The race to read your brain – Brinkwire
As you lie sedated on the hospital bed, a robot’s arm reaches out to the side of your head.
Suddenly, a sharp beam of light springs out of its finger as it starts to drill into your skull with an intense laser beam.
The operation is relatively quick and painless, and when you walk out of the room later that day, you don’t feel different in the slightest.
If it weren’t for the fact that you can now not only play video games or move a computer mouse but even communicate with others simply by using your thoughts, you might not even realise that a tiny microchip has been implanted in your skull.
This sounds like a dystopian plot from a futuristic sci-fi film. But it may not be fiction for much longer.
Astonishing developments in neuroscience are set to transform our understanding of the human mind, not only giving us an ability to read our thought processes, but even to ‘supercharge’ them by linking them to computers.
Is this proof that man and machine really can reach a perfect symbiosis?
Or is it a terrifying technological nightmare finally come to fruition? On paper, the latest breakthrough by scientists at the Kernel neurotechnology company in California certainly doesn’t sound that alarming.
Last week, it announced it had devised a helmet which can see and record brain activity.
Of the two brain-monitoring devices Kernel has created, the first — called Flux — monitors electromagnetic activity, while the second — Flow — measures blood movement by pulsing the brain with light.
Combined, the two helmets will allow scientists to analyse neurons, the brain cells that transmit nerve impulses, as they fire. And in doing so, Kernel has effectively pulled off a monumental technology shrinking exercise.
Until now, machines capable of doing this were neither portable nor cheap. They take up an entire room, cost around $1million and require highly-trained technicians to operate them.
The subject has to be strapped down, often in extremely cold temperatures and inside the machine — hardly ideal conditions.
Instead, the Kernel headwear, the size of a bicycle helmet with a web of sensors that sit around the skull, will cost around $5,000 and could be worn as the subject goes about daily life, so providing far more insight into thought processes.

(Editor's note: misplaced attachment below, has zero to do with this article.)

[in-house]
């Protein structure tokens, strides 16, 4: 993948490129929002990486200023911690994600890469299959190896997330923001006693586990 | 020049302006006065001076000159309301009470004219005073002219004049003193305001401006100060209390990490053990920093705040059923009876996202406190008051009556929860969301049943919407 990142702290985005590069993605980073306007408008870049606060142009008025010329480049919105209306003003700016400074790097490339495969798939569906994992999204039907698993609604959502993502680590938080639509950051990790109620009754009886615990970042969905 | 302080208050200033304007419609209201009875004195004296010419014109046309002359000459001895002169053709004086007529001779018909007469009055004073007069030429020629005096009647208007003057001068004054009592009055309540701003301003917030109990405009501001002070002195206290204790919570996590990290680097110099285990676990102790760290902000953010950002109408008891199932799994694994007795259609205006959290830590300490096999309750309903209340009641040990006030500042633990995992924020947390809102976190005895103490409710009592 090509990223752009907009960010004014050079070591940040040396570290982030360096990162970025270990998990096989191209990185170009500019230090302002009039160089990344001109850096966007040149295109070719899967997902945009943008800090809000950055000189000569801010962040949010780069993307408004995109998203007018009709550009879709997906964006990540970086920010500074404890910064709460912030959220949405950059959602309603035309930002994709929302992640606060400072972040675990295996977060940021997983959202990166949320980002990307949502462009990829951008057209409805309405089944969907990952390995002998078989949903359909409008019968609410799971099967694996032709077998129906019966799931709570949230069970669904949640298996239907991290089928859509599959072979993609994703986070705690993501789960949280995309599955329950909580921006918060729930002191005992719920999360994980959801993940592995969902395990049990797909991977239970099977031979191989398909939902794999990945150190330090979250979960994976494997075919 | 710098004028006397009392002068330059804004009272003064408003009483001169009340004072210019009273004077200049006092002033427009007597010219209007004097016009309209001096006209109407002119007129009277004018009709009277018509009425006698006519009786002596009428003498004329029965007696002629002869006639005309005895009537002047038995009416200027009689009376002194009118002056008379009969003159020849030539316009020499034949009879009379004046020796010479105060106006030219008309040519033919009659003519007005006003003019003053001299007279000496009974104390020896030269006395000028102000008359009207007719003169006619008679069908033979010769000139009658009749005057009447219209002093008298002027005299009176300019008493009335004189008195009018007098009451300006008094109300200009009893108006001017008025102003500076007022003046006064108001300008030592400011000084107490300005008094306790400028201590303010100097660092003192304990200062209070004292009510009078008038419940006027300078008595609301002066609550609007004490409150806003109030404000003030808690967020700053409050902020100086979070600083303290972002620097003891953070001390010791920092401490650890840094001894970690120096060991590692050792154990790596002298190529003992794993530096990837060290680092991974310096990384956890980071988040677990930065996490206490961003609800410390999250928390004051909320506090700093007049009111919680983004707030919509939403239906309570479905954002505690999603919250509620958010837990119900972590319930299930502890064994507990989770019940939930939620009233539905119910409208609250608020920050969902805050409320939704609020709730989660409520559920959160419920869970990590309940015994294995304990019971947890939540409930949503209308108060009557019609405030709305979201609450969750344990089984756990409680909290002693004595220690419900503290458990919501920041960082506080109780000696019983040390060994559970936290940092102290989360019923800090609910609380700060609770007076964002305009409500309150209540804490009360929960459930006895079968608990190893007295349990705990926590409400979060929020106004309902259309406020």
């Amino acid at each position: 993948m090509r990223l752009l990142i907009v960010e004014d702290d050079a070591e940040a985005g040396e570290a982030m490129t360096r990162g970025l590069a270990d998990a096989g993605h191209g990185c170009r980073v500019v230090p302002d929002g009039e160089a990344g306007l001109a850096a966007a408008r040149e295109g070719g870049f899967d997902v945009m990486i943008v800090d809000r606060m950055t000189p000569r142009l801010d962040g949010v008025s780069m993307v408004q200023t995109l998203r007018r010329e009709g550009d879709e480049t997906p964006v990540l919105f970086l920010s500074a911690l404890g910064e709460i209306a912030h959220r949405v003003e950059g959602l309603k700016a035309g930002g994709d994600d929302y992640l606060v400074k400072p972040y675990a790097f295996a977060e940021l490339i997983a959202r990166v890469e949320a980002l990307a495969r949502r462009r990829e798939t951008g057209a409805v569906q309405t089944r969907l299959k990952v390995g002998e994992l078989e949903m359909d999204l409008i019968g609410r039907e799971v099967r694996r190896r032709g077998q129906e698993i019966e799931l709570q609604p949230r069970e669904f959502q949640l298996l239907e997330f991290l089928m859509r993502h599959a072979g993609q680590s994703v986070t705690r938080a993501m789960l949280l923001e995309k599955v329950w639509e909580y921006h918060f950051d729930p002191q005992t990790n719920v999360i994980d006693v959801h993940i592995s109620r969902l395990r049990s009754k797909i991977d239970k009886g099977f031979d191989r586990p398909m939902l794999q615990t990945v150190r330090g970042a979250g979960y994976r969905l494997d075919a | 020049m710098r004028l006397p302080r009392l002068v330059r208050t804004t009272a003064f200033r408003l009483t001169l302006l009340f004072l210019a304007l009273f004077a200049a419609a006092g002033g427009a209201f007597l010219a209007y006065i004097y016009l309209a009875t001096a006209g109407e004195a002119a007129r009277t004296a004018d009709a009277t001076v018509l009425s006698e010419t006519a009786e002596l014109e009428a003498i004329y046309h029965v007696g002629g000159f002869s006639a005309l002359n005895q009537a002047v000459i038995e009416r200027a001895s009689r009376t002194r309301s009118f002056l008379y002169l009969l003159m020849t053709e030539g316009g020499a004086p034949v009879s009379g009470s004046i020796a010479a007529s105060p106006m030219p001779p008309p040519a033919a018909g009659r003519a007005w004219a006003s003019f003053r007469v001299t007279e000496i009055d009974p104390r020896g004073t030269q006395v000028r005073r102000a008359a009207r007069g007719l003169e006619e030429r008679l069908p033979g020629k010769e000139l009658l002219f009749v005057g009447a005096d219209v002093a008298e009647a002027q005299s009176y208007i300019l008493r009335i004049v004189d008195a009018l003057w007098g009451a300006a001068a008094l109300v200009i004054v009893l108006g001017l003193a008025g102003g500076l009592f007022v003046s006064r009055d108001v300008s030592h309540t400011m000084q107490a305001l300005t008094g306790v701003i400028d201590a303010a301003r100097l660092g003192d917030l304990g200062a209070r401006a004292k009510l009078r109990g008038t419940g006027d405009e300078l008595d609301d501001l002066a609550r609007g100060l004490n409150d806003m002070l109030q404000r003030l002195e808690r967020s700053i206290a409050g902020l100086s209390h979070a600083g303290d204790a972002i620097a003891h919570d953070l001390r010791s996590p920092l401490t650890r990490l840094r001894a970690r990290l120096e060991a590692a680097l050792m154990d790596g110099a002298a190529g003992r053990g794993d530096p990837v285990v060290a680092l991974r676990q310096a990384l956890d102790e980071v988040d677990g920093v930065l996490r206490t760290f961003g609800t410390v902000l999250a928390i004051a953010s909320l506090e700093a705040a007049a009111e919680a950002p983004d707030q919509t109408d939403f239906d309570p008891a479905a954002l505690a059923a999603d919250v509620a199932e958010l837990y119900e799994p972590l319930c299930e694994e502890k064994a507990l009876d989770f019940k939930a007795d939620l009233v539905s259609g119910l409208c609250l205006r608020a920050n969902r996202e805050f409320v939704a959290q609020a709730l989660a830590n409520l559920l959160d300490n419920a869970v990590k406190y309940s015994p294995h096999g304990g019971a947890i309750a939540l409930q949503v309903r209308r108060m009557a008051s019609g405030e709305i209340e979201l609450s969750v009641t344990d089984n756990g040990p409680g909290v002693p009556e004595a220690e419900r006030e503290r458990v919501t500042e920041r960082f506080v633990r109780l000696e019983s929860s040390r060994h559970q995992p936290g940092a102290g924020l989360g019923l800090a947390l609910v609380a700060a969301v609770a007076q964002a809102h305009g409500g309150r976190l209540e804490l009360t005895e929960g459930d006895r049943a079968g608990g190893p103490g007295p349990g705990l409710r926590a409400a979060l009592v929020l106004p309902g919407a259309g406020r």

The project was, for want of a better word, the brainchild of Bryan Johnson, a Silicon Valley entrepreneur who made $800million from digital payments system Braintree.
Using his windfall, he hired a team of experts, which included neuroscientists and specialists on microchips and lasers, to spend the past four years working on the helmet.
The details of the project have been kept secret — Kernel hasn’t even released a photo of its creation — but Mr Johnson, 42, claims it ‘triggers a new era of access to the mind and the ability to ask all sorts of new questions about ourselves’.
Whatever the full truth about his creation, it’s clear that in recent years mind-reading technology has become something of a holy grail in Silicon Valley.
Indeed, just this month, Elon Musk, the eccentric billionaire entrepreneur behind Tesla electric cars and SpaceX rockets, announced that his own brain technology company, Neuralink, could be ready to put its first mind-reading implant into a human recipient ‘within a year’ — with the chip inserted directly into the skull.
The company, in which Musk has invested more than $100million, has discovered how to insert tiny wires into the brains of rodents and primates, and has been working on how to do it in people.
With both monkeys and rats, the animals were able to move a computer mouse across a screen just by thinking about it.
A so-called ‘neural lace’, a mesh of 3,000 electrodes attached to wires much thinner than a human hair, will be robotically inserted into the human brain via small holes bored into the skull by a laser.